Common Names: turmeric, turmeric root, Indian saffron
Latin Names: Curcuma longa, synonym Curcuma domestica; Curcuma aromatica
- Turmeric, a plant in the ginger family, is native to Southeast Asia and is grown commercially in that region, primarily in India. Its rhizome (underground stem) is used as a culinary spice and traditional medicine.
- Historically, turmeric was used in Ayurveda and other traditional Indian medical systems, as well as Eastern Asian medical systems such as traditional Chinese medicine. In India, it was traditionally used for disorders of the skin, upper respiratory tract, joints, and digestive system.
- Today, turmeric is promoted as a dietary supplement for a variety of conditions, including arthritis, digestive disorders, respiratory infections, allergies, liver disease, depression, and many others.
- Turmeric is a common spice and a major ingredient in curry powder. Curcumin is a major component of turmeric, and the activities of turmeric are commonly attributed to curcuminoids (curcumin and closely related substances). Curcumin gives turmeric its yellow color.
- Turmeric dietary supplements are made from the dried rhizome and typically contain a mixture of curcuminoids. Turmeric is also made into a paste for skin conditions.
How Much Do We Know?
- Much research has been done on substances from turmeric, but their health effects remain uncertain.
What Have We Learned?
- Turmeric and curcumin have a variety of interesting biological activities, but they’re challenging to study because curcumin is unstable (it easily changes into other substances) and has low bioavailability (not much of it reaches the bloodstream) when it’s taken orally. In addition, curcumin products may differ in composition or contain more substances than expected, which makes the results of research on these products difficult to understand and compare. Because the actions of turmeric and its components in people are complex and not well understood, no clear conclusions have been reached about whether these substances have benefits for health conditions.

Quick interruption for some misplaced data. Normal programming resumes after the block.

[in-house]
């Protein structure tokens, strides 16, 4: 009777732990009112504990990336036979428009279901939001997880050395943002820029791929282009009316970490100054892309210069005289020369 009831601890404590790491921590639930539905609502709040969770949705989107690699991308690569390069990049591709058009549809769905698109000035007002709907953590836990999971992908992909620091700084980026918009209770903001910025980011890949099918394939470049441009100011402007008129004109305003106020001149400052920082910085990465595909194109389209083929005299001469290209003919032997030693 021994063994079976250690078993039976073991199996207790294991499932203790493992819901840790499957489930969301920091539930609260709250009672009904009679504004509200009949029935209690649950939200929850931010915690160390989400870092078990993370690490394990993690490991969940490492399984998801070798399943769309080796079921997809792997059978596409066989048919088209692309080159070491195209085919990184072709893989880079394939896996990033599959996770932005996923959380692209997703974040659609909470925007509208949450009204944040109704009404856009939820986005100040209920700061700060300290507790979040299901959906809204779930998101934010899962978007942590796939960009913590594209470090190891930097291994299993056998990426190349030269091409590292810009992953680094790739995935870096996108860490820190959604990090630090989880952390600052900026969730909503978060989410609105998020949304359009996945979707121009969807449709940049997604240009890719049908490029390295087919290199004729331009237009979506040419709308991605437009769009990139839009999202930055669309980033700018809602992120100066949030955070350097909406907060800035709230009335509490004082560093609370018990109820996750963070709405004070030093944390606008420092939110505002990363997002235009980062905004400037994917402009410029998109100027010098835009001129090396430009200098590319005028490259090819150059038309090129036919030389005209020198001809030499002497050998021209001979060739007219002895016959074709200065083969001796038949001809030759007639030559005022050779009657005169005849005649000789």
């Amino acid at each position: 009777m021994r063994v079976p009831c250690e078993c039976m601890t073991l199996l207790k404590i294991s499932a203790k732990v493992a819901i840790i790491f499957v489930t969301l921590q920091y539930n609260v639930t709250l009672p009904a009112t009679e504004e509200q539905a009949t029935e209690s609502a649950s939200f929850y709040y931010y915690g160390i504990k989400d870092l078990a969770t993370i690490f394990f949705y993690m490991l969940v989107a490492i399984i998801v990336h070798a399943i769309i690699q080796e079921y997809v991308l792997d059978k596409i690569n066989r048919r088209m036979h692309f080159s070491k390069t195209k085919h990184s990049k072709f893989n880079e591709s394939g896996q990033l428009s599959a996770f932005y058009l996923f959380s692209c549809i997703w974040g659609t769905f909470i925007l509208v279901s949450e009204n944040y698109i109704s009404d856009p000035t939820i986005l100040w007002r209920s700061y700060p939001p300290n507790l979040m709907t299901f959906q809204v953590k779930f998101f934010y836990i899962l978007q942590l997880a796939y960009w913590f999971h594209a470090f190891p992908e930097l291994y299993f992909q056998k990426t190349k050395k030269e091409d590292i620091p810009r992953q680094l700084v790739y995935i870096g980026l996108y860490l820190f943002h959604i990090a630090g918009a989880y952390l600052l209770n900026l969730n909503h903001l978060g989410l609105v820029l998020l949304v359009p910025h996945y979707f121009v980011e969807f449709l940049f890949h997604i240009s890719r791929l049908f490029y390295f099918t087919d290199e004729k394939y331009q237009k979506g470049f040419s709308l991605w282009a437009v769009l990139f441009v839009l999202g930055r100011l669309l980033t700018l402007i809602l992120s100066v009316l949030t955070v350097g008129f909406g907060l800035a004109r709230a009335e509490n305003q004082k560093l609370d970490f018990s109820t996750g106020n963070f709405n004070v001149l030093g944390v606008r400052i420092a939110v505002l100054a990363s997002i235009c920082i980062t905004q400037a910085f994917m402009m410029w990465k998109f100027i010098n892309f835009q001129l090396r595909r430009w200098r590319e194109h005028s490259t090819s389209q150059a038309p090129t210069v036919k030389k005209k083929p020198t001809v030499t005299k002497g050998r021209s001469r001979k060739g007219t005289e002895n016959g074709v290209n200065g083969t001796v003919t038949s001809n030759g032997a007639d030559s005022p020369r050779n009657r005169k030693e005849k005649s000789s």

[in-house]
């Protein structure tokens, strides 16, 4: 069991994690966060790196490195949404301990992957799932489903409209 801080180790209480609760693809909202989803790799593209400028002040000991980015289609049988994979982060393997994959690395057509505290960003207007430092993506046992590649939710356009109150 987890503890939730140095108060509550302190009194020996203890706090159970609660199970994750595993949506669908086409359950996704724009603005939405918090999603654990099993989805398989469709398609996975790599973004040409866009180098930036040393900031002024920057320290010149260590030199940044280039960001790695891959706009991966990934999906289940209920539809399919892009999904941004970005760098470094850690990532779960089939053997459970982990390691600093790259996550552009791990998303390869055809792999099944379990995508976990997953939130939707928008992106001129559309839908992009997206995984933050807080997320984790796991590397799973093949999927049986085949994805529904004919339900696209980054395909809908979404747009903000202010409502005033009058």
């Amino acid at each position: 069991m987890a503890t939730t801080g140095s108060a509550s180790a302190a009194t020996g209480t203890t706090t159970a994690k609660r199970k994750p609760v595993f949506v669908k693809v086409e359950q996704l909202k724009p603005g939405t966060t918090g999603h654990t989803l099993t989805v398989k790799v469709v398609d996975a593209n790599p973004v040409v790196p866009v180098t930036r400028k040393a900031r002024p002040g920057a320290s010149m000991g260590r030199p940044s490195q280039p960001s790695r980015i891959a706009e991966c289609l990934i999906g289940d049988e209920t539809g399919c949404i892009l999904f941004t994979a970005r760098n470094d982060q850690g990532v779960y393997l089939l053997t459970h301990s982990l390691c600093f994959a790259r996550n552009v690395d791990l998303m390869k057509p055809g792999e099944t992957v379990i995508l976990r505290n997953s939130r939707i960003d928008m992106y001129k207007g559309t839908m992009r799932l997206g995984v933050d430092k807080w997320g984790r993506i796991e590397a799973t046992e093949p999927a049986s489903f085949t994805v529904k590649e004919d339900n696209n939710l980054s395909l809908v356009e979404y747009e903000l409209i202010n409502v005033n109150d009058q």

- NCCIH is funding research to determine whether and how curcuminoids may be converted in bone tissue into substances that may have effects on bone diseases.
What Do We Know About Safety?
- Turmeric and conventionally formulated curcumin products are probably safe when taken orally or applied to the skin in the recommended amounts.
- Efforts have been made to develop curcumin products with increased bioavailability, and many modified products are already on the market. Improving bioavailability might lead to increases in harmful effects as well as desirable ones.
- Turmeric may be unsafe for use during pregnancy in amounts greater than those commonly found in food. Little is known about whether it’s safe to use turmeric in amounts greater than those commonly found in food while breastfeeding.
Keep in Mind
- Take charge of your health—talk with your health care providers about any complementary health approaches you use. Together, you can make shared, well-informed decisions.
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- Dei Cas M, Ghidoni R. Dietary curcumin: correlation between bioavailability and health potential. Nutrients. 2019;11(9):2147.
- Friesen JB, Liu Y, Chen S-N, et al. Selective depletion and enrichment of constituents in “curcumin” and other Curcuma longa preparations. Journal of Natural Products. 2019;82(3):621-630.
- Funk JL. Turmeric. In: Coates PM, Betz JM, Blackman MR, et al., eds. Encyclopedia of Dietary Supplements, 2nd ed. New York, NY: Informa Healthcare; 2010:754-765.
- Gescher A. Editorial: curcumin: recent insights, novel developments, new challenges. Molecular Nutrition & Food Research. 2013;57(9):1509.
- Heger M. Don’t discount all curcumin trial data. Nature. 2017;543(7643):40.
- Lopresti AL. The problem of curcumin and its bioavailability: could its gastrointestinal influence contribute to its overall health-enhancing effects? Advances in Nutrition. 2018;9(1):41-50.
- Nelson KM, Dahlin JL, Bisson J, et al. Curcumin may (not) defy science. ACS Medicinal Chemistry Letters. 2017;8(5):467-470.
- Nelson KM, Dahlin JL, Bisson J, et al. The essential medicinal chemistry of curcumin. Journal of Medicinal Chemistry. 2017;60(5):1620-1637.
- Shen L, Ji H-F. The pharmacology of curcumin: is it the degradation products? Trends in Molecular Medicine. 2012;18(3):138-144.
- Sorkin BC, Kuszak AJ, Bloss G, et al. Improving natural product research translation. FASEB Journal. 2020;34(1):41-65.
- Turmeric. Natural Medicines website. Accessed at naturalmedicines.therapeuticresearch.com on December 27, 2019. [Database subscription].
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